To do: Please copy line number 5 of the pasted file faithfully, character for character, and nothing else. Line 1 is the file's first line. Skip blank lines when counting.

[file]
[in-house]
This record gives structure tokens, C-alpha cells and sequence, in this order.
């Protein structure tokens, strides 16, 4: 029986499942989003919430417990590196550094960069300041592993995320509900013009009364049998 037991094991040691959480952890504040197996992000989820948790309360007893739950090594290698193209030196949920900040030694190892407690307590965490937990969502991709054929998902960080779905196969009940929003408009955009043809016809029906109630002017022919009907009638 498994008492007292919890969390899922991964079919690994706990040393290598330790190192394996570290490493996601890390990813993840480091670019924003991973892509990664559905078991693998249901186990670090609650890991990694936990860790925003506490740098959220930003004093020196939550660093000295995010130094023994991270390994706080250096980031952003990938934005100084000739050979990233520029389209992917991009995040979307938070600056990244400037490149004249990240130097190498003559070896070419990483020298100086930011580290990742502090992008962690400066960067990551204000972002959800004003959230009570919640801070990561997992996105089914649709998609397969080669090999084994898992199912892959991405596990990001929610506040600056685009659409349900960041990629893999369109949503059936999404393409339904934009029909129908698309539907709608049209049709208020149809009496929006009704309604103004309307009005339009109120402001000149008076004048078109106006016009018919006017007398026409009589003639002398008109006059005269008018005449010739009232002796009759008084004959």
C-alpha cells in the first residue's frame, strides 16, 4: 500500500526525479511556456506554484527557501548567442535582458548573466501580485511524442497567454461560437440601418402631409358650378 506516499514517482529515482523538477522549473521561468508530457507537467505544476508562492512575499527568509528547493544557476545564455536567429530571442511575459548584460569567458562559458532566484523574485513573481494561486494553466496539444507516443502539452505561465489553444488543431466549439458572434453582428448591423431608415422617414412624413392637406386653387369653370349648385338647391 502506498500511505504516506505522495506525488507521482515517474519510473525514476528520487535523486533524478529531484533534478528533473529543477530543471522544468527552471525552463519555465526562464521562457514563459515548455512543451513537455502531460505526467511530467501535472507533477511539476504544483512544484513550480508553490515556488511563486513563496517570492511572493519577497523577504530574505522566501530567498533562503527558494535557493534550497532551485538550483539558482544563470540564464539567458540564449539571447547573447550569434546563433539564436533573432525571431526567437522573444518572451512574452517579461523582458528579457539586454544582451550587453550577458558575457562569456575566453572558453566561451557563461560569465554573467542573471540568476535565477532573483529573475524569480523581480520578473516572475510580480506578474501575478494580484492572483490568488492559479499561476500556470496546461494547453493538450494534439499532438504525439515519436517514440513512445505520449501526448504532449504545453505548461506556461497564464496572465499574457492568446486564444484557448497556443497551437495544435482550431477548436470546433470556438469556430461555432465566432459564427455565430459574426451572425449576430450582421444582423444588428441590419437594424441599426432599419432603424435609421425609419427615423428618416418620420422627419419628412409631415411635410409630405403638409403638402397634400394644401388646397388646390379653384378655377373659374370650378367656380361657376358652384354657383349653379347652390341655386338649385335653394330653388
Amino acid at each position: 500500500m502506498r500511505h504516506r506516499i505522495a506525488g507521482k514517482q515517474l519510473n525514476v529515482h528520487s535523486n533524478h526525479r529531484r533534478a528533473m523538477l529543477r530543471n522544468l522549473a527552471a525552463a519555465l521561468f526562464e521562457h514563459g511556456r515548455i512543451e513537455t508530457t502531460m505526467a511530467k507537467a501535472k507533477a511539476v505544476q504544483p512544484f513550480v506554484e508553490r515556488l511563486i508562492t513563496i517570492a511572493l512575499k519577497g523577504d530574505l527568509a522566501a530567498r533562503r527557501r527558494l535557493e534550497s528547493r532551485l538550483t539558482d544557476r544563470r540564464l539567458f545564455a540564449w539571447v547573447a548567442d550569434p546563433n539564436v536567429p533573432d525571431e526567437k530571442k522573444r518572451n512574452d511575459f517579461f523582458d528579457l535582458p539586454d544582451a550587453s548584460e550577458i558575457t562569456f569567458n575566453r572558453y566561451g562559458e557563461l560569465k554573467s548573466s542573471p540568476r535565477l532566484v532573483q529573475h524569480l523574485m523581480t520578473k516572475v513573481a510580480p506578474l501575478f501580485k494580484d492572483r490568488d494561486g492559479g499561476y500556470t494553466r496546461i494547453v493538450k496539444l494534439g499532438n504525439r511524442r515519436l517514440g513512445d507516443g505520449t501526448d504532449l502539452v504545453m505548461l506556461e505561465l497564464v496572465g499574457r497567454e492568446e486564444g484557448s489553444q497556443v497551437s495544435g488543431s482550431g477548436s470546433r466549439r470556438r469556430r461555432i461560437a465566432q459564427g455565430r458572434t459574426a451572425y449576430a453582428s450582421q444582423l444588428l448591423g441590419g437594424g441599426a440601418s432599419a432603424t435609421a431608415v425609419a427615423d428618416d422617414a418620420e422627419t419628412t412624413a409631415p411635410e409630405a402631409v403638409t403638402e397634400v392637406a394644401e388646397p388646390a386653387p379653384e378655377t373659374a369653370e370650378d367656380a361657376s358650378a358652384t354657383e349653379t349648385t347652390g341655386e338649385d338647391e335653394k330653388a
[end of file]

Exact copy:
Amino acid at each position: 500500500m502506498r500511505h504516506r506516499i505522495a506525488g507521482k514517482q515517474l519510473n525514476v529515482h528520487s535523486n533524478h526525479r529531484r533534478a528533473m523538477l529543477r530543471n522544468l522549473a527552471a525552463a519555465l521561468f526562464e521562457h514563459g511556456r515548455i512543451e513537455t508530457t502531460m505526467a511530467k507537467a501535472k507533477a511539476v505544476q504544483p512544484f513550480v506554484e508553490r515556488l511563486i508562492t513563496i517570492a511572493l512575499k519577497g523577504d530574505l527568509a522566501a530567498r533562503r527557501r527558494l535557493e534550497s528547493r532551485l538550483t539558482d544557476r544563470r540564464l539567458f545564455a540564449w539571447v547573447a548567442d550569434p546563433n539564436v536567429p533573432d525571431e526567437k530571442k522573444r518572451n512574452d511575459f517579461f523582458d528579457l535582458p539586454d544582451a550587453s548584460e550577458i558575457t562569456f569567458n575566453r572558453y566561451g562559458e557563461l560569465k554573467s548573466s542573471p540568476r535565477l532566484v532573483q529573475h524569480l523574485m523581480t520578473k516572475v513573481a510580480p506578474l501575478f501580485k494580484d492572483r490568488d494561486g492559479g499561476y500556470t494553466r496546461i494547453v493538450k496539444l494534439g499532438n504525439r511524442r515519436l517514440g513512445d507516443g505520449t501526448d504532449l502539452v504545453m505548461l506556461e505561465l497564464v496572465g499574457r497567454e492568446e486564444g484557448s489553444q497556443v497551437s495544435g488543431s482550431g477548436s470546433r466549439r470556438r469556430r461555432i461560437a465566432q459564427g455565430r458572434t459574426a451572425y449576430a453582428s450582421q444582423l444588428l448591423g441590419g437594424g441599426a440601418s432599419a432603424t435609421a431608415v425609419a427615423d428618416d422617414a418620420e422627419t419628412t412624413a409631415p411635410e409630405a402631409v403638409t403638402e397634400v392637406a394644401e388646397p388646390a386653387p379653384e378655377t373659374a369653370e370650378d367656380a361657376s358650378a358652384t354657383e349653379t349648385t347652390g341655386e338649385d338647391e335653394k330653388a